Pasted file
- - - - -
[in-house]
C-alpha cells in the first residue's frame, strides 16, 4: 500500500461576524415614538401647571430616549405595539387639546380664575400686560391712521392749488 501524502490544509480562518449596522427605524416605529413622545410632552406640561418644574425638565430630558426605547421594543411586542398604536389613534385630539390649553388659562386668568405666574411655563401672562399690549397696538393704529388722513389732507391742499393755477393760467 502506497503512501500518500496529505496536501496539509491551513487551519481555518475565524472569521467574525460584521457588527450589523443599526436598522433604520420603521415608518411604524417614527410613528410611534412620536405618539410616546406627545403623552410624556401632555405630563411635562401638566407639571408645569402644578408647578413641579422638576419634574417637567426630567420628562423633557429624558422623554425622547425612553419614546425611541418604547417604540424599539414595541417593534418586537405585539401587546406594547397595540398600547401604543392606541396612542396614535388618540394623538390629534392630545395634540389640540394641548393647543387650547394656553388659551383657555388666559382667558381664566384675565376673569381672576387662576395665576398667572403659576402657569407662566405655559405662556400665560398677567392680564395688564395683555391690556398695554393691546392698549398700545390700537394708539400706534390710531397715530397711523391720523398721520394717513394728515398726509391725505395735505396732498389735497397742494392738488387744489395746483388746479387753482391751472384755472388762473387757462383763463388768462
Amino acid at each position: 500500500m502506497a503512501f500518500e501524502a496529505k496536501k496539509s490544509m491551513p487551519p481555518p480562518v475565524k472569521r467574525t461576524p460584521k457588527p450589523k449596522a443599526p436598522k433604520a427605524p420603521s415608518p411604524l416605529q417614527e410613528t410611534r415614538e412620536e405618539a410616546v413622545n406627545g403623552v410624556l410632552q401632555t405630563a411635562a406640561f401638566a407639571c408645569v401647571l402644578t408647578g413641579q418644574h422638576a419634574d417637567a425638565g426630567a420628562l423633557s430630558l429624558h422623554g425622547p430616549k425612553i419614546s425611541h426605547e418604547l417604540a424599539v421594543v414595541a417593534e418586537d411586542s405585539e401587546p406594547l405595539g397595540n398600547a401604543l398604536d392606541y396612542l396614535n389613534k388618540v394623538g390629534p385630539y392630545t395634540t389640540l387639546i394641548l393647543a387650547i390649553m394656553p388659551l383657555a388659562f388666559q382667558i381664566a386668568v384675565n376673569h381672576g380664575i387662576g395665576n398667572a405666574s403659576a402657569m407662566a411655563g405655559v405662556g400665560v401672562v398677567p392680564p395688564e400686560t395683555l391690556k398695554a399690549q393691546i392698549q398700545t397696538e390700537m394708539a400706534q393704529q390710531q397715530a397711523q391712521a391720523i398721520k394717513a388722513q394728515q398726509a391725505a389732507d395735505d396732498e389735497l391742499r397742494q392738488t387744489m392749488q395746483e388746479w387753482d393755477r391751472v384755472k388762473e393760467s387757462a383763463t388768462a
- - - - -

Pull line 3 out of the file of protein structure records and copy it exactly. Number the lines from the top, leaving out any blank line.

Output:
Amino acid at each position: 500500500m502506497a503512501f500518500e501524502a496529505k496536501k496539509s490544509m491551513p487551519p481555518p480562518v475565524k472569521r467574525t461576524p460584521k457588527p450589523k449596522a443599526p436598522k433604520a427605524p420603521s415608518p411604524l416605529q417614527e410613528t410611534r415614538e412620536e405618539a410616546v413622545n406627545g403623552v410624556l410632552q401632555t405630563a411635562a406640561f401638566a407639571c408645569v401647571l402644578t408647578g413641579q418644574h422638576a419634574d417637567a425638565g426630567a420628562l423633557s430630558l429624558h422623554g425622547p430616549k425612553i419614546s425611541h426605547e418604547l417604540a424599539v421594543v414595541a417593534e418586537d411586542s405585539e401587546p406594547l405595539g397595540n398600547a401604543l398604536d392606541y396612542l396614535n389613534k388618540v394623538g390629534p385630539y392630545t395634540t389640540l387639546i394641548l393647543a387650547i390649553m394656553p388659551l383657555a388659562f388666559q382667558i381664566a386668568v384675565n376673569h381672576g380664575i387662576g395665576n398667572a405666574s403659576a402657569m407662566a411655563g405655559v405662556g400665560v401672562v398677567p392680564p395688564e400686560t395683555l391690556k398695554a399690549q393691546i392698549q398700545t397696538e390700537m394708539a400706534q393704529q390710531q397715530a397711523q391712521a391720523i398721520k394717513a388722513q394728515q398726509a391725505a389732507d395735505d396732498e389735497l391742499r397742494q392738488t387744489m392749488q395746483e388746479w387753482d393755477r391751472v384755472k388762473e393760467s387757462a383763463t388768462a